The Truth about NPR.Posted: March 13, 2011
Just as I exposed the health care debate to the sunshine of obvious common sense—which resulted in passage of the law, because all the members of Congress and the President read my blog—let me do the same for the NPR federal funding crisis.
Let’s start with a fact. NPR is liberal—if liberal means “having an ounce of compassion for your fellow man.” This distinction ought not be something NPR is ashamed of. NPR carries news stories that examine in depth the impact of events on the less powerful—stories that by and large are not explored elsewhere on the radio.
It’s ridiculous for us liberals to pretend that NPR isn’t liberal. It makes us look as if we’ve got something to hide when we pretend this, and it makes us look foolish.
The point isn’t that NPR is liberal. It is that in many parts of the country, especially the more rural parts, the local NPR station is the only local liberal voice on the airwaves. All else is Limbaugh and Beck.
If the Republicans in the House succeed in defunding NPR, the local NPR stations in New York, Boston, Chicago, Denver, Houston and Seattle will be fine. Those places have enough people in them to come up with the scratch to keep their local stations going.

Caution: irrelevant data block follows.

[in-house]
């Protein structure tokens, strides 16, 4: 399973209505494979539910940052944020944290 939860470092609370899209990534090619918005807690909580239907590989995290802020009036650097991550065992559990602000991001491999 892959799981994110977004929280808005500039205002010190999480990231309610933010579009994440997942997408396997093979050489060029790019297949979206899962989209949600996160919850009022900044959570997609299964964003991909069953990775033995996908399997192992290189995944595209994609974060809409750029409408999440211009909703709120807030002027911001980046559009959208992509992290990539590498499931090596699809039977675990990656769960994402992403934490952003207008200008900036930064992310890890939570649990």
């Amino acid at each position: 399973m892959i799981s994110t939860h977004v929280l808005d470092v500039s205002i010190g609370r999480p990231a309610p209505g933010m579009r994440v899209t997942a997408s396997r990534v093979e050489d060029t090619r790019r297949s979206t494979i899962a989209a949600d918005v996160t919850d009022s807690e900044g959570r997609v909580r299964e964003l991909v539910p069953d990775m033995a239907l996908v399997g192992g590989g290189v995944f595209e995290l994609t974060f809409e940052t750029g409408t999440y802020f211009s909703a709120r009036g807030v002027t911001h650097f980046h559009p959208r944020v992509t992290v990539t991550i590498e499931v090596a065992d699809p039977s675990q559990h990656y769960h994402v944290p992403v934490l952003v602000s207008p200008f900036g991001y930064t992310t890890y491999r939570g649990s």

But the local NPR stations in places like Kansas and Nebraska, where not so many people live, won’t be fine.
And that’s exactly the point.
The Republicans in Congress come from places like Kansas and Nebraska. They’d be happy to see the lone opposition voice in their legislative districts silenced. That’s what this is all about. It’s not about killing NPR. It’s about killing rural NPR stations, congressional district by congressional district.
Clarence Page, to his credit, gets to the crux of the matter in his Chicago Tribune op-ed piece today. To his discredit, it takes him 400 words to get to the crux, and even then he phrases it coyly (“Of course, maybe those same lawmakers would just as soon see fewer alternatives to conservative radio talk shows”), but you can’t have everything.